What It Feels Like to Be Older at Burning Man

There are a variety of reasons that older people I know offer up for not going to Burning Man – some of them perfectly legitimate.  Asthma victims or people with compromised lungs have good reason to be hesitant about spending a week in the dust-laden world of Black Rock City.

But there are lots of bad reasons too – let’s just call them excuses – for choosing not to go.  Among them is the fear that they’ll feel too old in a crowd of young people.  Another is that they don’t share a common set of ideals, or even language, with young Burners.  A third is that they can’t keep up with all the activities.  And a fourth is that there’s just nothing appealing to older people at Burning Man.

Let’s take these one at a time:

Young? Old? Who cares?

Young? Old? Who cares?

  1. I feel too old to be with all those crazy young people.  I guess you’ve forgotten that it was us baby boomers (and I’m even older than that) who started the whole counter-culture movement, and may also have forgotten some of the spit and fire that we used to feel for life lived on a different plain.  When I’m at Burning Man, I often feel more at ease with the my Burner friends, young and old, then do some of the one-hit-wonder young kids who come once, gawk and never return.  Most Burners either don’t care about your age, or respect it. The fact is, there are plenty of us alums of the 60s who can’t wait to see something new around the corner.  Your body may be older, but if your mind remains nimble you’ll have a ball re-living that sense of freedom that made your earlier years so memorable.
  2. I don’t share the ideals embodied in the 10 principles The range of people who for one week share the ideals of Burning Man will genuinely amaze you.  Corporate executives, senior engineers, McDonalds servers, college professors, the unemployed and unemployable, active and retired military – these and more all come to Burning Man.  You might never even know what the guy standing beside you does with his life, because at Burning Man it just doesn’t matter.  One of the greatest benefits of Burning Man is meeting and knowing people whose belief systems are different from yours, whose lifestyle is 180 degrees from yours, whose look and dress is anathema to your everyday experiences.  You’ll come home with a new appreciation for the meaning of the word “diversity.”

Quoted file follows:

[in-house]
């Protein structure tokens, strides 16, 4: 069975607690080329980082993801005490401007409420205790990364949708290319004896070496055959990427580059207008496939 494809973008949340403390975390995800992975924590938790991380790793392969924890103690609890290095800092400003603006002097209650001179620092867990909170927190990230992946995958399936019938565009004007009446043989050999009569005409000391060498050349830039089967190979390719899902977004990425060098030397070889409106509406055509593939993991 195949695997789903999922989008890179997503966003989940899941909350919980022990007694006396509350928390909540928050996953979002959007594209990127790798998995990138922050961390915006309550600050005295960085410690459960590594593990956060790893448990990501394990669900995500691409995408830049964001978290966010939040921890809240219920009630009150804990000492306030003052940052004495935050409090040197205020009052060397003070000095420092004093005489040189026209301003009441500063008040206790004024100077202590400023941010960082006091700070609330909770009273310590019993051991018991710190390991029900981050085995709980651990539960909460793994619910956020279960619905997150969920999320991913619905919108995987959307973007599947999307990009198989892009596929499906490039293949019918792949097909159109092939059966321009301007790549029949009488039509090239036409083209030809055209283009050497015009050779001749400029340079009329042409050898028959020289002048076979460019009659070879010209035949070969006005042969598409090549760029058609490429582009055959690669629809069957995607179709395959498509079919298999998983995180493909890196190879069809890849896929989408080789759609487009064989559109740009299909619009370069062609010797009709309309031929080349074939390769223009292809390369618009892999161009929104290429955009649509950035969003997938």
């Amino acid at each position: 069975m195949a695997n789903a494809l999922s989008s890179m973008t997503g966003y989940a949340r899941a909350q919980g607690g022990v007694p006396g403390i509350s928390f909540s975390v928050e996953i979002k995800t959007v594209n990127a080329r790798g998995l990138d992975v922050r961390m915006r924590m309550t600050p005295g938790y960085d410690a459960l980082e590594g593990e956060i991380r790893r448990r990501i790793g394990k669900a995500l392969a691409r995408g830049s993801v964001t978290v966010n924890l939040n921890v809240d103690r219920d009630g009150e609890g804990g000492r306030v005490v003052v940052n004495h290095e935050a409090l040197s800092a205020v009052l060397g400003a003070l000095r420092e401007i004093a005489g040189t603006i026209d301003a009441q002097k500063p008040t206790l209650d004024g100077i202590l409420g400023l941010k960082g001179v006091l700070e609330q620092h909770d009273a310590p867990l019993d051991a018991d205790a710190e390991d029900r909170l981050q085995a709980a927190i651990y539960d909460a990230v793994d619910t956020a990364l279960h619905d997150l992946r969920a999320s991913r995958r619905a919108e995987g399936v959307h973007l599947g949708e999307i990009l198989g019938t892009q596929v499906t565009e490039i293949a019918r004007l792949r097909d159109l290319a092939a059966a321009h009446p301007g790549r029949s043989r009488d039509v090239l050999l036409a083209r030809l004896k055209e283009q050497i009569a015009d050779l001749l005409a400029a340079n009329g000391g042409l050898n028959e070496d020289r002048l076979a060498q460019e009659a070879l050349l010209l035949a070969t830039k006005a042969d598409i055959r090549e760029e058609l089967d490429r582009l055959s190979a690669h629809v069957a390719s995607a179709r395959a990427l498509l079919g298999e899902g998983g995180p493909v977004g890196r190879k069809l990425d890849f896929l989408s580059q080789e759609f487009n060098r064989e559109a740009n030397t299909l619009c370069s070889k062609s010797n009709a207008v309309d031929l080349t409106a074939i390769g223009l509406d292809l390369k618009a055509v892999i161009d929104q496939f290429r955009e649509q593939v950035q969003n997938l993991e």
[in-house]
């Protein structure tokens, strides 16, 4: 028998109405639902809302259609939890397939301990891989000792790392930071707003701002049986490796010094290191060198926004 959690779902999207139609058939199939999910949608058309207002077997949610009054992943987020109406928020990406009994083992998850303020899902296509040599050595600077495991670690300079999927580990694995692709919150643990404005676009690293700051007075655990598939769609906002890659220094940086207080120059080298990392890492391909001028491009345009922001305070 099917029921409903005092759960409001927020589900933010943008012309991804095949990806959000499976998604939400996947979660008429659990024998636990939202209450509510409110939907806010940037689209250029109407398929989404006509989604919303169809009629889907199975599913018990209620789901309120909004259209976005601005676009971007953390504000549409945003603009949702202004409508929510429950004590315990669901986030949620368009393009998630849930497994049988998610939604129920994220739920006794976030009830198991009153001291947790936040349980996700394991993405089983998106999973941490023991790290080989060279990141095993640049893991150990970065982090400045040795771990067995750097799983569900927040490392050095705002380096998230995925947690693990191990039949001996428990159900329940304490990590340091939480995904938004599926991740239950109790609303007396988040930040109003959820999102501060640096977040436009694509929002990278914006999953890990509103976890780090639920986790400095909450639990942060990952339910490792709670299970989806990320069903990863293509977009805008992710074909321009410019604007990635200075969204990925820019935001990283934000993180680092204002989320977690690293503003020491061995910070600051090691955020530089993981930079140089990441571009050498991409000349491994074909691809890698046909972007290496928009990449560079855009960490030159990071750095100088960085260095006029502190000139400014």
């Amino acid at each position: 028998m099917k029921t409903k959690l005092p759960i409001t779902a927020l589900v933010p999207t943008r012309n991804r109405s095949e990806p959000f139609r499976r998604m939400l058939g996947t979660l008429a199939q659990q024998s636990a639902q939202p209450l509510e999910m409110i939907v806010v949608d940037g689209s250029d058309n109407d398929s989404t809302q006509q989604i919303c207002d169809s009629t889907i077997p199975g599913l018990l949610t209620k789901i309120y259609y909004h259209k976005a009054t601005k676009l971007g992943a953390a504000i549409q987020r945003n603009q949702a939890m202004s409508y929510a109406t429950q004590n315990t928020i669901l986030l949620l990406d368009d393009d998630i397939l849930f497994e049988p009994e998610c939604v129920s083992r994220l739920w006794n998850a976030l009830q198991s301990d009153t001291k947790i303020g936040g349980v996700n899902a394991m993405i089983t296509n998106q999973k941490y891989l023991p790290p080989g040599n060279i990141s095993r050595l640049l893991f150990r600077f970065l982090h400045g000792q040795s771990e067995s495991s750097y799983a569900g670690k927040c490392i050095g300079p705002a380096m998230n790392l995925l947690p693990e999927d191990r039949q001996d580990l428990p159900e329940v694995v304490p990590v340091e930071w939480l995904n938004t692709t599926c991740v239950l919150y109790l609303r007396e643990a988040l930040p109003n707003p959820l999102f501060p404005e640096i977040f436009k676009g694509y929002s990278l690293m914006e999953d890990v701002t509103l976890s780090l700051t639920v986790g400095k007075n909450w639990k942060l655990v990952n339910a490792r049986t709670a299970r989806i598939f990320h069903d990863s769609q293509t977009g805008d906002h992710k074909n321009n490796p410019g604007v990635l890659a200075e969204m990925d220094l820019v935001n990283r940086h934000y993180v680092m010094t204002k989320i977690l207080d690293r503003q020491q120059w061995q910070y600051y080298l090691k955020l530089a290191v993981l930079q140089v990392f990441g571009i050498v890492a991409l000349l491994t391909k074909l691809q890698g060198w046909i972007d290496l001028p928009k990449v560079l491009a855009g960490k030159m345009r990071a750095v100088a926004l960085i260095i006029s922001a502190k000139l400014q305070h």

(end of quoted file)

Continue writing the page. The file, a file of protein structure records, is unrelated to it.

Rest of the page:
3. I can’t keep up.  The truth is, nobody can keep up with the frenetic pace of Burning Man, so we all pick and choose what we can do and what we want to do.  There’s no coupon book to get punched proving you went to all the “attractions.”  Some people’s first year is spent mesmerized by everything going on, or just people watching from a comfortable spot in Center Camp.  While Burning Man itself is frenetic, for the individual there literally is no such thing as a “pace.”  Need a nap?  Take one.  I do every afternoon so I have the energy to head out at night when everything is ablaze.  But here’s something I’ve discovered about many of the young people at Burning Man:  they take naps, too.
  4. There’s nothing appealing to older people.  Those of you who have read this blog in the past know how I feel about enveloping yourself in the erotic atmosphere of Burning Man.  Naked bodies, lots of sexual talk, provocative dress by both men and women.  It’s amazing what this aspect of Burning Man will do for your life.  Eroticism is a life force, and it pervades Black Rock City.  You’ll go home feeling younger from that alone.  But there’s so much more – creativity, art, whimsy.  You’ll see what humanity can do when it turns off the money switch and turns the world on its head for one glorious week in the Nevada desert.  Take an art tour, ride in an art car, make love with your spouse (or someone you’ve just met).  Nothing appealing?  I can’t wait to get back.

See you on the Playa.

2 thoughts on “What It Feels Like to Be Older at Burning Man

    • I hadn’t heard of an increase for next year, but I do have a suggestion. If you have a particularly needed skill (medical, EMT, fireman, etc.), you can volunteer to take a certain number of shifts and receive a discounted ticket. Also, if you’d like to become a Black Rock Ranger, you can eventually earn free or discounted tickets for taking a certain number of shifts. I’m not positive about this, but I believe Perimeter work (e.g., gate and outer fence inspection) can earn discounts, as can people who take managerial roles in areas such as Cafe and Greeters. Check the Volunteer pages on the Burning Man site.

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